Ratirahasya

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Ratirahasya
Author Kokkoka
Country India
Language Sanskrit
Subject Human sexuality
Genre Sex manual
Publication date
11th or 12th century
Published in English
1964
Media type Print
Pages 172

The Ratirahasya (Sanskrit रतिरहस्य ) (translated in English as Secrets of Love, also known as the Koka Shastra) is a medieval Indian sex manual written by Kokkoka, a poet, who is variously described as Koka or Koka Pundit.[1][2][3][4] The exact date of its writing is not known, but it is estimated the text was written in the 11th or 12th century.[2] It is speculated that Ratirahasya was written to please a king by the name Venudutta. Kokkoka describes himself in the book as siddha patiya pandita, i.e. "an ingenious man among learned men".[1][5] The manual was written in Sanskrit.[6]

Unlike the Kama Sutra, which is an ancient sex manual related to Hindu literature, Ratirahasya deals with medieval Indian society. During the medieval age, India became more conservative compared to ancient India, freedom of women decreased, and premarital and extramarital sex were frowned upon. A sex manual was needed that would be suitable for the medieval cultural climate, and Ratirahasya was written, quite different from the ancient text Kama Sutra.[2]

There are fifteen pachivedes (chapters) and 800 verses in Ratirahasya which deal with various topics such as different physiques, lunar calendar, different types of genitals, characteristics of women of various ages, hugs, kisses, sexual intercourse and sex positions, sex with a strange woman, etc.[1][2] Kokokka describes various stages of love in Ratirahasya, the fifth stage being weight loss, the ninth is fainting, and the tenth and last stage is death.[7] Ratirahasya makes classifications of women, and describes erogenous zones and days that lead to women's easy arousal.

Ratirahasya is the first book to describe in detail Indian feminine beauty. The book classified women into four psycho-physical types, according to their appearance and physical features.[8][9]

  1. Padmini (lotus woman)
  2. Chitrini (art woman)
  3. Shankini (conch woman)
  4. Hastini (elephant woman)

On the basis of the size of the genitals, the text classifies sexual intercourse into nine different types. Aphrodisiacs are also described in the book.[10]

According to W. G. Archer, Kokkoka "is concerned with how to make the most of sex, how to enjoy it and how to keep a woman happy."[2] In writing this text, Kokokka depended on a number of other authors including, among others Nandikeshvara, Gonikaputra, and Vatsyayana.[11]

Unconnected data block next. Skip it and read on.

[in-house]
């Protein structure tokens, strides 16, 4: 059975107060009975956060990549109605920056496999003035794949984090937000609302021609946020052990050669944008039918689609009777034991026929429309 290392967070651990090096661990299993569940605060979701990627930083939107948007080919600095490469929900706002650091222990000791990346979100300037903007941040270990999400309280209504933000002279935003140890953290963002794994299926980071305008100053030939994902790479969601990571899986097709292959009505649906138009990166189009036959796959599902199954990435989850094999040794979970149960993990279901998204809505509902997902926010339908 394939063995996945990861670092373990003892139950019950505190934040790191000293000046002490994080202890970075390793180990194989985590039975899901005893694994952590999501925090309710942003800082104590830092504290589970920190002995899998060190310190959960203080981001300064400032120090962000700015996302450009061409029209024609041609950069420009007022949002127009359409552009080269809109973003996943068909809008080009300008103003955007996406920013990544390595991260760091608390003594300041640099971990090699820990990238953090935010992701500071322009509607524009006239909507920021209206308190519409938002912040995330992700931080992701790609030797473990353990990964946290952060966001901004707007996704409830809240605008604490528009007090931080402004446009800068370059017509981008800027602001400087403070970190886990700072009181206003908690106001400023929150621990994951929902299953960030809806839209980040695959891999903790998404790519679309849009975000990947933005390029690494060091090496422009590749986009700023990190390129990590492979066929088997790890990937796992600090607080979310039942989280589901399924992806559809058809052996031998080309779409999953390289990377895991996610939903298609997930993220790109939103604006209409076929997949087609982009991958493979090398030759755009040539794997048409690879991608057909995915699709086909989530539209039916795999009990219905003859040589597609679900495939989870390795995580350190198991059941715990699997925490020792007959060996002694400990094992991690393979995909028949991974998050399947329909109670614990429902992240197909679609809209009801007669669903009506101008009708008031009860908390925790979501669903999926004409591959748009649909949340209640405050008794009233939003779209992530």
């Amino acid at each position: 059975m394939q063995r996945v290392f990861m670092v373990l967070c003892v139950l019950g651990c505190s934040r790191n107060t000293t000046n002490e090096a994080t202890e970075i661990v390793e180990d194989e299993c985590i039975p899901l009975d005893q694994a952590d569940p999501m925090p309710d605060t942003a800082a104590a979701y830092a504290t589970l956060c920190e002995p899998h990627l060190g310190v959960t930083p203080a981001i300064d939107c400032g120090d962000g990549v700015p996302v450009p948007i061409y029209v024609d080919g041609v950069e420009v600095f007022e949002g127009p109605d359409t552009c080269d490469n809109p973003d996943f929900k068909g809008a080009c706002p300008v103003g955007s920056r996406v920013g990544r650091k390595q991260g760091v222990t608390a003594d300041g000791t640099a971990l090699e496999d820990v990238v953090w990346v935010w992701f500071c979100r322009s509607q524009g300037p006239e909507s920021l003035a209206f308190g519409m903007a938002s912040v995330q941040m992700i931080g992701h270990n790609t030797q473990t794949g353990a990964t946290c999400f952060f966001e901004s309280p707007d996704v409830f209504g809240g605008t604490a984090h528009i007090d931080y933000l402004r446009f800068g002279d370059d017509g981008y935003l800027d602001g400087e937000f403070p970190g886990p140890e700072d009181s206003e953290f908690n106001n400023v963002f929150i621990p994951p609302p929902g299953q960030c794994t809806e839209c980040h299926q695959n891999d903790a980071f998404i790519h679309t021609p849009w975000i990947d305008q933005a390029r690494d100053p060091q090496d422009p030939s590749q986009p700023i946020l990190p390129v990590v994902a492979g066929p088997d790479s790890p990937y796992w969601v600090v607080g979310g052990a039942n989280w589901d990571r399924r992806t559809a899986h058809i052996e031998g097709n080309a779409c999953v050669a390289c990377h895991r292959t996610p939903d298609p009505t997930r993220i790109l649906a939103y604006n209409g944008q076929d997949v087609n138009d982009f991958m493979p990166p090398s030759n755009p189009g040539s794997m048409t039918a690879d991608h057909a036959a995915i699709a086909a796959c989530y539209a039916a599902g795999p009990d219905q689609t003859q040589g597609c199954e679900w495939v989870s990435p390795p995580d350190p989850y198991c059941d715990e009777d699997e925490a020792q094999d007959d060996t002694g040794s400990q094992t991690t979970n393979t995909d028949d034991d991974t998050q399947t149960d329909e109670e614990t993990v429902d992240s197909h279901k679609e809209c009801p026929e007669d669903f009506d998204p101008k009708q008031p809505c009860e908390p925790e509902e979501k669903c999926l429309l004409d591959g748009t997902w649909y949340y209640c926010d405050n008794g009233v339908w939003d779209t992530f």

Arabic, Persian and Turkish translations of the book are entitled Lizzat-al-Nissa.[12] Alex Comfort, author of The Joy of Sex, made an English translation of Ratirahasya in 1964 titled The Koka Shashtra, Being the Ratirahasya of Kokkoka, and Other Medieval Indian Writings on Love (London: George Allen and Unwin). Another English translation was made by S. C. Upadhyaya, entitled Kokashastra (Rati Rahasya) of Pundit Kokkoka. Some commentaries have been written on this text by Avana Rama Chandra, Kavi Prabhu, and Harihara. It is a popular text in India, second only to the Kama Sutra among sex manuals.[11]

References[edit]

  1. ^ a b c Vātsyāyana; Lance Dane (7 October 2003). The Complete Illustrated Kama Sutra. Inner Traditions / Bear & Co. pp. 11–12. ISBN 978-0-89281-138-0. Retrieved 23 March 2012. 
  2. ^ a b c d e Suzanne G. Frayser; Thomas J. Whitby (1995). Studies in Human Sexuality: a selected guide. Libraries Unlimited. p. 144. ISBN 978-1-56308-131-6. Retrieved 23 March 2012. 
  3. ^ Yudit Kornberg Greenberg (2008). Encyclopedia of Love in World Religions. ABC-CLIO. p. 348. ISBN 978-1-85109-980-1. Retrieved 23 March 2012. 
  4. ^ Krishan Lal Kalia (1 January 1997). Eminent Personalities of Kashmir. Discovery Publishing House. p. 16. ISBN 978-81-7141-345-4. Retrieved 23 March 2012. 
  5. ^ Ra, Frank. Kama Sutra of Vatsyayana. Subjective Well-being Institute. 
  6. ^ David Goodway (1 November 2011). Anarchist Seeds Beneath the Snow: Left-Libertarian Thought and British Writers from William Morris to Colin Ward. PM Press. p. 328. ISBN 978-1-60486-221-8. Retrieved 23 March 2012. 
  7. ^ Siegfried Lienhard (1984). A History of Classical Poetry: Sanskrit, Pali, Prakrit. Otto Harrassowitz Verlag. p. 119. ISBN 978-3-447-02425-9. Retrieved 23 March 2012. 
  8. ^ Kazmi, Nikhat (Jun 7, 2004). "Our B-I-G fix". Times of India. Retrieved 27 March 2012. 
  9. ^ Molly Oldfield; John Mitchinson (21 Apr 2011). "QI: Quite interesting facts about weddings". The Telegraph. Retrieved 27 March 2012. 
  10. ^ Kar (1 January 2005). Comprehensive Textbook of Sexual Medicine. Jaypee Brothers Publishers. p. 456. ISBN 978-81-8061-405-7. Retrieved 23 March 2012. 
  11. ^ a b Dge-ʼdun-chos-ʼphel (A-mdo) (1992). Tibetan arts of love. Snow Lion Publications. p. 35. ISBN 978-0-937938-97-3. Retrieved 23 March 2012. 
  12. ^ The Book of the Thousand Nights and a Night. Forgotten Books. ISBN 9781440039980.